We caught up with Mint Technology South Director Lindsey Godden whose fledgling business aims to set an example for other aspiring women in the channel.
At the outset, Godden, 32, makes it clear that her policy is not sexist nor carved in stone: She maintains the female centric workplace she has engineered has worked for her and her board partners during the formative months of the business. “Having managed both men and women at previous companies, there was something about having an all-female sales team that really made me proud,” she enthused. “Historically, sales people in STEM companies are mostly men. There is something about being a woman in a male dominated environment that just works for us. But that’s not to say that the next employee on the MTS payroll won’t be a man. We just want to show how powerful women in business can be.”
“I am a huge advocate of employing based on experience, and not race, gender or background. Given the length of time I have worked with my sales team executives Sascha Ross and Shelley Shaw, the way we sell has adapted to increase sales and customer relationships in a way that works for us.”
Godden believes it’s still tough for women to overcome unconscious bias and preconceptions that ‘men know technology better’ and pulls no punches in her desire to smash down glass ceilings. “Speaking from experience, women must work incredibly hard to get deals,” she added. “It’s tough being a young woman sat in a board room of several men, telling them why they should listen to you about their technology needs and why they should trust your knowledge over the three male sales representatives that have been in before you.
“We must know more about our products, industry and company than others which means training courses, evening reading, looking at LinkedIn articles in your spare time and retaining everything that gets thrown your way. The women in my team are just as motivated as me to prove that we win our business based on us being the best choice for the customer, not because we smiled sweetly and fluttered our eyelashes.”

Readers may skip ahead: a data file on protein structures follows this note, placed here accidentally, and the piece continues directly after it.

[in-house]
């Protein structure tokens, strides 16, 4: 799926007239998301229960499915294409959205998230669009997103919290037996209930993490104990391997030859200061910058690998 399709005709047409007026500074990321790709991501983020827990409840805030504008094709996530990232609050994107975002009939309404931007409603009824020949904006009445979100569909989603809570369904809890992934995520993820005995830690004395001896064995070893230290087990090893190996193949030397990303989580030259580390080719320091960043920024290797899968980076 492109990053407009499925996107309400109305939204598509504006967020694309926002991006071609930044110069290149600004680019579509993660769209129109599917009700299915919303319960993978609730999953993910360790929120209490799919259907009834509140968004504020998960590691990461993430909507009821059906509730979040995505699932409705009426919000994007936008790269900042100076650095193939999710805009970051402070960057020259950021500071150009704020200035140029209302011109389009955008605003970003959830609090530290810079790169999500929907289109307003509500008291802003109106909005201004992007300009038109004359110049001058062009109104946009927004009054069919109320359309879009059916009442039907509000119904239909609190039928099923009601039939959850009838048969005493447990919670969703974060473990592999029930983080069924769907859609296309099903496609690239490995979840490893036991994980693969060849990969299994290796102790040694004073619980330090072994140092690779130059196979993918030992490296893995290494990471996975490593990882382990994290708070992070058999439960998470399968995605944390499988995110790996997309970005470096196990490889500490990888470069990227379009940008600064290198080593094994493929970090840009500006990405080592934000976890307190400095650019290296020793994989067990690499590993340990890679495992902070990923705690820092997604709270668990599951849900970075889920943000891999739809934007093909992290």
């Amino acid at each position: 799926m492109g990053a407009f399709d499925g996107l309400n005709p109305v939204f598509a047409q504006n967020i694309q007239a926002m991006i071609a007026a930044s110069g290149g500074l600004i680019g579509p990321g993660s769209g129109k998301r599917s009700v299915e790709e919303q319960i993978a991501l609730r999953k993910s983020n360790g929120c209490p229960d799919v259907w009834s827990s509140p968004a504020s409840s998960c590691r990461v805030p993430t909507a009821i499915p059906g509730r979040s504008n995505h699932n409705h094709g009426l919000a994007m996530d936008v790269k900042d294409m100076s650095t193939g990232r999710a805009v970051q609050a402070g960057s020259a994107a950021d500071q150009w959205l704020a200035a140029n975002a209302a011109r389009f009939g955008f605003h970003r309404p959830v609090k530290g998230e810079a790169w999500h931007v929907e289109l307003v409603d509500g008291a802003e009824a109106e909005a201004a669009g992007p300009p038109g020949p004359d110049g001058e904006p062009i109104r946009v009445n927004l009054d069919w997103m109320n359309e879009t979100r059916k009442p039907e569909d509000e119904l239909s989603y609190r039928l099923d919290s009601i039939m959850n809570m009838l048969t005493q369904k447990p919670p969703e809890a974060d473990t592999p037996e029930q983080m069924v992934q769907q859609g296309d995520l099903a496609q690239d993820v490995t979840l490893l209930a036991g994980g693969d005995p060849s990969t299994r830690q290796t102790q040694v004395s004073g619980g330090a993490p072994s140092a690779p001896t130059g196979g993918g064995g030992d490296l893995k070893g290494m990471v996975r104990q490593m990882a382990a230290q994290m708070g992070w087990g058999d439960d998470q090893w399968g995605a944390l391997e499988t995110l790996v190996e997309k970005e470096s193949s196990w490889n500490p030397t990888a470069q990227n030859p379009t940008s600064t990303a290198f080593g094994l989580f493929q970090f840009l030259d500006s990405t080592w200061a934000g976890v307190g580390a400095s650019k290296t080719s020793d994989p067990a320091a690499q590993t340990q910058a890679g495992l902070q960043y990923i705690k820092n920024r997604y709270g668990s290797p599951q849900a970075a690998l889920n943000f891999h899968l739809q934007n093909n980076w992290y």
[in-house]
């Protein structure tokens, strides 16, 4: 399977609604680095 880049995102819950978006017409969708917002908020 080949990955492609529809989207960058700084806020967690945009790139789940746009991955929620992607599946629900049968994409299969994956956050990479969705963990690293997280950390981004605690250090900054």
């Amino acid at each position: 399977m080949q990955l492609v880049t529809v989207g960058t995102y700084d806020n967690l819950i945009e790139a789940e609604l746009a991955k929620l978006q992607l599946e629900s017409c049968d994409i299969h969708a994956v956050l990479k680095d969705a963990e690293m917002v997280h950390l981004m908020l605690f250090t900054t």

Godden aims to secure 500 customers in five years and on that journey wants to encourage other women to stop disregarding a career in technology. “STEM is a great industry to work in, regardless of what gender you are,” she added. “You get to work in an ever-changing environment that presses you to continue learning in an industry where even competitors support one another.
“When I first started in ICT, I was one of the only women I knew that had a sales role in technology. That dynamic does seem to have changed over the last few years and, while we are still greatly outnumbered, I think more women are interested in getting into technology-based roles. This is helping to close the gender gap but there’s still a long way to go. If I can encourage women to consider a career in one of the best industries out there, then I am absolutely going to do so.”
MTS is a separate company spun out of Birmingham-based Mint Technology owned by Jon Dunn and Damon Smith – they and Godden are shareholders. “While the day-to-day running of MTS is down to me, we use their support and billing team while we grow and get to a stage where we can justify employing our own full-time staff to sit in these rolls at our office in Aylesbury,” said Godden.
She learned her ICT sales and customer service skills at Citytalk Communications where she was inspired to set up her own business. “Working in an office with only four other people meant that I overheard conversations around engineering,” she commented. “I understood how to fix problems sitting next to a support team member and I would look over the shoulder of the guy doing the provisioning while talking to him about an upcoming order. Without realising, I was absorbing the range of skills I needed to run a small business.”
MTS primarily deals with the SME market, upgrading technology from traditional telephone lines and broadband circuits to VoIP and the latest technology. Key tech partners are Daisy Distribution and Pragma. With their support Godden plans to sign up nine new customers a month and her long-term aim is to hit 500 within five years using a traditional sales strategy.
“Every little win is a step in the right direction for us,” she added. “Every new customer, whether big or small, makes a difference when you are building something from nothing, so whilst there have been no major milestones, we are working hard and growing steadily in the way that we want – including getting out there and knocking on doors! It’s so much harder to say no to a smiling face than it is to a voice at the end of the phone.
“From a staff morale point of view, getting out in the fresh air, having some friendly competition as to who can book the most appointments and meeting for a team lunch to discuss how the day is going helps keep everyone motivated. We like making friends with customers and the more we can speak to them and help the easier this becomes. Ultimately, the friendlier your team are, the harder potential customers find it to say no.”